He told me you’ve got a bush that needs trimming. Want to show it to me?”

Yeah, I was being an asshole and trying to piss her off, but, as with all things Morrie, I couldn’t help myself. I expected her to tell me off, but instead, she did a little laugh and crinkled her nose (it was cute the first time I saw it).

He told you that, huh? Yeah, come have a look out back...”

Given my history with Morrie, I didn’t feel a single twinge of guilt over what happened next. Later that afternoon, I did some actual yardwork and double-billed him for my time.


The thing about guys like Morrie is that when they start banging hot women half their age, they get so high on their own testosterone they forget she’s only after their money. And unlike a set of perfect abs (like mine), money can flow from man to man with remarkable speed. Morrie should have looked in the mirror more, but he was too enamored to look at anything but McKenzie’s ass. Sliding into her twisted body from angles I could never have invented (she was right about yoga—great for balance), I understood how even a smart guy like Morrie could get distracted by a partner with such limited conversation.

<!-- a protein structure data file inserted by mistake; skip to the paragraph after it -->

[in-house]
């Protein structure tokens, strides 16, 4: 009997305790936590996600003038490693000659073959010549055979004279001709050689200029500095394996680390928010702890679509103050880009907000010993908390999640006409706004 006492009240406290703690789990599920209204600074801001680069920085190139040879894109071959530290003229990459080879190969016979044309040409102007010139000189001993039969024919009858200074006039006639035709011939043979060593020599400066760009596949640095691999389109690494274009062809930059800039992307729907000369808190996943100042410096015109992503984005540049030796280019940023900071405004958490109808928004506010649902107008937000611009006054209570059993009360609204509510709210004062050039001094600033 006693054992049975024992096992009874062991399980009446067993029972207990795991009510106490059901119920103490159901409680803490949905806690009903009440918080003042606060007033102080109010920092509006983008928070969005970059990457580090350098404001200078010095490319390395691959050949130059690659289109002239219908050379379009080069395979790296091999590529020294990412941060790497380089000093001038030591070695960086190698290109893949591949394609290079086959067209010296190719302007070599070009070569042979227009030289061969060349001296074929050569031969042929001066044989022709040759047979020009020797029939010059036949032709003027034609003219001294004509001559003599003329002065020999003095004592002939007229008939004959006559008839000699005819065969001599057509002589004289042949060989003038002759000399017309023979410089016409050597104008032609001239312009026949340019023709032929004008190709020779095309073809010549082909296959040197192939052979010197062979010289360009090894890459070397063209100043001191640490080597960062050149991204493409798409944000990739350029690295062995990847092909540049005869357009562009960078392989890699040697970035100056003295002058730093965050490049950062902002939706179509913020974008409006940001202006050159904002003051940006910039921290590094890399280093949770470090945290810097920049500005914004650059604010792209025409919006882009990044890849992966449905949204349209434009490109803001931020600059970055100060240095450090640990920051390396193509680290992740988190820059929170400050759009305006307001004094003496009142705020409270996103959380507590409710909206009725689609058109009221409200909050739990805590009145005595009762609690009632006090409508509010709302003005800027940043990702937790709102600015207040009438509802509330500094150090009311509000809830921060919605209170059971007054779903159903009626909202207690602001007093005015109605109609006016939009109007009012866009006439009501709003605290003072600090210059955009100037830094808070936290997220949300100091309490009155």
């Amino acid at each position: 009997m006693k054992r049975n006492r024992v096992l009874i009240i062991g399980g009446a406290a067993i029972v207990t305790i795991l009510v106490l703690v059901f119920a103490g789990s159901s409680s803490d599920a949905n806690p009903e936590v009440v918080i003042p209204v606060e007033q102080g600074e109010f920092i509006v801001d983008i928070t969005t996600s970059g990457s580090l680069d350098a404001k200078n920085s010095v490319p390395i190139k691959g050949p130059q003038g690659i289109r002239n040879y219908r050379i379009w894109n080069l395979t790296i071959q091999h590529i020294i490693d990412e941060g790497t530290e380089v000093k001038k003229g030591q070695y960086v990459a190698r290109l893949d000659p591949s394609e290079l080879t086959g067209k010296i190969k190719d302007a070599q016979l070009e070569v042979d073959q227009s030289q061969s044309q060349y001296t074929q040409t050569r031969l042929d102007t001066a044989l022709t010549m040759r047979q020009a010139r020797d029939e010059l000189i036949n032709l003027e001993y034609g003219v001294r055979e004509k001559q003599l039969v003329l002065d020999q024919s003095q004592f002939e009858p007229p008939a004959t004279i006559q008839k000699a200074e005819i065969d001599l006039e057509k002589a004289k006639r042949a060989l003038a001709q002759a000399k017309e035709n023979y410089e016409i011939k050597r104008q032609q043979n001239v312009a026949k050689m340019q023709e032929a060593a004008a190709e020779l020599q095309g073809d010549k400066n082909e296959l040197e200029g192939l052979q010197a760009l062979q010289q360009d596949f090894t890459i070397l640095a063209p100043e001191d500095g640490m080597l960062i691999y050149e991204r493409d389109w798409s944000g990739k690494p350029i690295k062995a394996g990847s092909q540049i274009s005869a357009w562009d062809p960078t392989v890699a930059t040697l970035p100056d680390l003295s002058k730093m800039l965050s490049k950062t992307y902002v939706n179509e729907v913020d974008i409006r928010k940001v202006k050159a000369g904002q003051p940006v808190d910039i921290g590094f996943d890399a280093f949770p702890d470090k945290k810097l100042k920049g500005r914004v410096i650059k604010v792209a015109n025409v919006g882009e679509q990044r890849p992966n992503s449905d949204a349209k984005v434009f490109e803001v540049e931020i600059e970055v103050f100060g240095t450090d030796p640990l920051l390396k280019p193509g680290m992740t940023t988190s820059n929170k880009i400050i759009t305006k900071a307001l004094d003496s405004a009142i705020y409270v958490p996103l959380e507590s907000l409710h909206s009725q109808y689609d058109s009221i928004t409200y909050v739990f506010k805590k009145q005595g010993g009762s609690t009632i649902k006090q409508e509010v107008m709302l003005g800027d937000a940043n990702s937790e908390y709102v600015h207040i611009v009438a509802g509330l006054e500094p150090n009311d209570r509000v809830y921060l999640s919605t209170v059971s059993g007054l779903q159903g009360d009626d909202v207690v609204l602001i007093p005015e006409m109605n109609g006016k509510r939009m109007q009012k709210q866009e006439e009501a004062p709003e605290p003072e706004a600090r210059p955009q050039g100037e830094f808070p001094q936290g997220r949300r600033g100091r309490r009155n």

In the privacy of their home, McKenzie proved even less inhibited than in the motels. I was surprised their bed’s giant headboard hadn’t already knocked a hole in the bedroom wall, but I guess her sessions with Morrie were more subdued.

A week after the motel meet-up, we clutched hands and gasped breathlessly with our heads on opposite ends of their marital bed as she panted out the magic phrase: “I found the account numbers.”

I tried to hide it, but when she squeezed my hand, I knew she’d felt the twinge of excitement shoot through me at her words. “And the passwords?” I asked.

Yeah,” she said. “I got them all. We’re almost free, Peter.” When she spoke again, there was a note of concern in her voice that worried me. “You will go through with it, right?”